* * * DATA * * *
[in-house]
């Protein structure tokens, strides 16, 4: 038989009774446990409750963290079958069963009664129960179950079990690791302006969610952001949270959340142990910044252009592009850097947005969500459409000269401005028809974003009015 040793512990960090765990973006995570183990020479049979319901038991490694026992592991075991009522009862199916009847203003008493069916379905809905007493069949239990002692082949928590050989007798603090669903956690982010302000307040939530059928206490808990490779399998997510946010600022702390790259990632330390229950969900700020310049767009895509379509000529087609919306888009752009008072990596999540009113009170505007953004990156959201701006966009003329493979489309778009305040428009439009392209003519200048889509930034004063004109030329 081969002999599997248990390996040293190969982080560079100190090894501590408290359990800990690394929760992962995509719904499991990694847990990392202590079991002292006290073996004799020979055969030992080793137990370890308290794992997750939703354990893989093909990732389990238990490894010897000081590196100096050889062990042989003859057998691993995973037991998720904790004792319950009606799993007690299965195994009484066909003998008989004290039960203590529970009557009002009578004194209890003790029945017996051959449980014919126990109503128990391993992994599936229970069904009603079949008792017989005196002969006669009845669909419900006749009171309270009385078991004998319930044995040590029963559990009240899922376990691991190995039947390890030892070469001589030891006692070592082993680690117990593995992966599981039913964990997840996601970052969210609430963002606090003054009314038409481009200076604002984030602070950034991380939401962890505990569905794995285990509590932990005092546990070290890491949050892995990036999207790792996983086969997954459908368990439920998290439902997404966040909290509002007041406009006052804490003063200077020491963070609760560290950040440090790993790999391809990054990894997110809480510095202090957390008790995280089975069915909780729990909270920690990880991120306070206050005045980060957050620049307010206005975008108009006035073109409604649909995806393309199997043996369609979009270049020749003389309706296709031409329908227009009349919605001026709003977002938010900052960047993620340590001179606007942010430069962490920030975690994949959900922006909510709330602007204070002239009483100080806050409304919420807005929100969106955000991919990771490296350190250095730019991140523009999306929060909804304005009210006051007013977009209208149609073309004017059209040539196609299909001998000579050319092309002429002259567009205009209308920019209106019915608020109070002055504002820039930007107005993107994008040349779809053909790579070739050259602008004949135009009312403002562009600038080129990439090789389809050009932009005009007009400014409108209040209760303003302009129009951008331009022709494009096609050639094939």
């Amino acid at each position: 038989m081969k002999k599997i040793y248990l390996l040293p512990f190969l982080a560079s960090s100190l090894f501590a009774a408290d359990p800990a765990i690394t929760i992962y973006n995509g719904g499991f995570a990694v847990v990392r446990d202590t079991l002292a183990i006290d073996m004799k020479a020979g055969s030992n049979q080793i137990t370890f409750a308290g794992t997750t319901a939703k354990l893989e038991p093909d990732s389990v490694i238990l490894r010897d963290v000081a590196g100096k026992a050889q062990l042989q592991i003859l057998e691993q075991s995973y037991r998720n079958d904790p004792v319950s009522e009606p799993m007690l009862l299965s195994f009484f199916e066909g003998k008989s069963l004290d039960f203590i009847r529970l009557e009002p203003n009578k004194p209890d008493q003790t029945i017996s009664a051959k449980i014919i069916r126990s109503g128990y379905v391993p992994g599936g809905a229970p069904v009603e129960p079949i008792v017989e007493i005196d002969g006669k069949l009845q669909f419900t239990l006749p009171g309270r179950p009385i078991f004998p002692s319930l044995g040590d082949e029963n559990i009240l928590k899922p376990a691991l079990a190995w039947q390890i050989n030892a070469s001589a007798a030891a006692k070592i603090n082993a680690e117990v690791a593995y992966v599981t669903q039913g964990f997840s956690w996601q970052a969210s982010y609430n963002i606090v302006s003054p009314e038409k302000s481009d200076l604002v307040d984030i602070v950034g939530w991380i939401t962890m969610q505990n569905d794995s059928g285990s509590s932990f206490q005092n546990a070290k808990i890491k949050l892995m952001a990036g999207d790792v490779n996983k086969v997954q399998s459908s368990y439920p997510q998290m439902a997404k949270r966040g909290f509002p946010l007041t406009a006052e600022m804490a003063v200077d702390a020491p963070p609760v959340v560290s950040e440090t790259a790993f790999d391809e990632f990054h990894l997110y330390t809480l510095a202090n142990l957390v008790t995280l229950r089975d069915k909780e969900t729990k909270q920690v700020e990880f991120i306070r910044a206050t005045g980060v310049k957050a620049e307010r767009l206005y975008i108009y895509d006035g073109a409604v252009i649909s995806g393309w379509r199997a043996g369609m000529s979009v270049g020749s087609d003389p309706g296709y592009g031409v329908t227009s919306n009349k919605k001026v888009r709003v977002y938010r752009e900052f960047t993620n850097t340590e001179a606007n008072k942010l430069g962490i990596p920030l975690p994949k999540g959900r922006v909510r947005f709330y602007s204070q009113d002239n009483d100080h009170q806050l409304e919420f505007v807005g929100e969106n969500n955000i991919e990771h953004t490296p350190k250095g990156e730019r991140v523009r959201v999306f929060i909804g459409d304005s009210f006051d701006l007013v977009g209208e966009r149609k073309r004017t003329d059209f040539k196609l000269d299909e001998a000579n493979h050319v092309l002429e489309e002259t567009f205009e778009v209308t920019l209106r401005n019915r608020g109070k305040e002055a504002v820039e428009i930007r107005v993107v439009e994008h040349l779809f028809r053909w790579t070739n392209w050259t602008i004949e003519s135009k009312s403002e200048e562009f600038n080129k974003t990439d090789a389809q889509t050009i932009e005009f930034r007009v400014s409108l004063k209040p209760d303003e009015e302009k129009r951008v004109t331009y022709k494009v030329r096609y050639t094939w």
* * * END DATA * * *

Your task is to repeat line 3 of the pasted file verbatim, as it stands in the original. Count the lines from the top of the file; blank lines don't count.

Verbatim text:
């Amino acid at each position: 038989m081969k002999k599997i040793y248990l390996l040293p512990f190969l982080a560079s960090s100190l090894f501590a009774a408290d359990p800990a765990i690394t929760i992962y973006n995509g719904g499991f995570a990694v847990v990392r446990d202590t079991l002292a183990i006290d073996m004799k020479a020979g055969s030992n049979q080793i137990t370890f409750a308290g794992t997750t319901a939703k354990l893989e038991p093909d990732s389990v490694i238990l490894r010897d963290v000081a590196g100096k026992a050889q062990l042989q592991i003859l057998e691993q075991s995973y037991r998720n079958d904790p004792v319950s009522e009606p799993m007690l009862l299965s195994f009484f199916e066909g003998k008989s069963l004290d039960f203590i009847r529970l009557e009002p203003n009578k004194p209890d008493q003790t029945i017996s009664a051959k449980i014919i069916r126990s109503g128990y379905v391993p992994g599936g809905a229970p069904v009603e129960p079949i008792v017989e007493i005196d002969g006669k069949l009845q669909f419900t239990l006749p009171g309270r179950p009385i078991f004998p002692s319930l044995g040590d082949e029963n559990i009240l928590k899922p376990a691991l079990a190995w039947q390890i050989n030892a070469s001589a007798a030891a006692k070592i603090n082993a680690e117990v690791a593995y992966v599981t669903q039913g964990f997840s956690w996601q970052a969210s982010y609430n963002i606090v302006s003054p009314e038409k302000s481009d200076l604002v307040d984030i602070v950034g939530w991380i939401t962890m969610q505990n569905d794995s059928g285990s509590s932990f206490q005092n546990a070290k808990i890491k949050l892995m952001a990036g999207d790792v490779n996983k086969v997954q399998s459908s368990y439920p997510q998290m439902a997404k949270r966040g909290f509002p946010l007041t406009a006052e600022m804490a003063v200077d702390a020491p963070p609760v959340v560290s950040e440090t790259a790993f790999d391809e990632f990054h990894l997110y330390t809480l510095a202090n142990l957390v008790t995280l229950r089975d069915k909780e969900t729990k909270q920690v700020e990880f991120i306070r910044a206050t005045g980060v310049k957050a620049e307010r767009l206005y975008i108009y895509d006035g073109a409604v252009i649909s995806g393309w379509r199997a043996g369609m000529s979009v270049g020749s087609d003389p309706g296709y592009g031409v329908t227009s919306n009349k919605k001026v888009r709003v977002y938010r752009e900052f960047t993620n850097t340590e001179a606007n008072k942010l430069g962490i990596p920030l975690p994949k999540g959900r922006v909510r947005f709330y602007s204070q009113d002239n009483d100080h009170q806050l409304e919420f505007v807005g929100e969106n969500n955000i991919e990771h953004t490296p350190k250095g990156e730019r991140v523009r959201v999306f929060i909804g459409d304005s009210f006051d701006l007013v977009g209208e966009r149609k073309r004017t003329d059209f040539k196609l000269d299909e001998a000579n493979h050319v092309l002429e489309e002259t567009f205009e778009v209308t920019l209106r401005n019915r608020g109070k305040e002055a504002v820039e428009i930007r107005v993107v439009e994008h040349l779809f028809r053909w790579t070739n392209w050259t602008i004949e003519s135009k009312s403002e200048e562009f600038n080129k974003t990439d090789a389809q889509t050009i932009e005009f930034r007009v400014s409108l004063k209040p209760d303003e009015e302009k129009r951008v004109t331009y022709k494009v030329r096609y050639t094939w």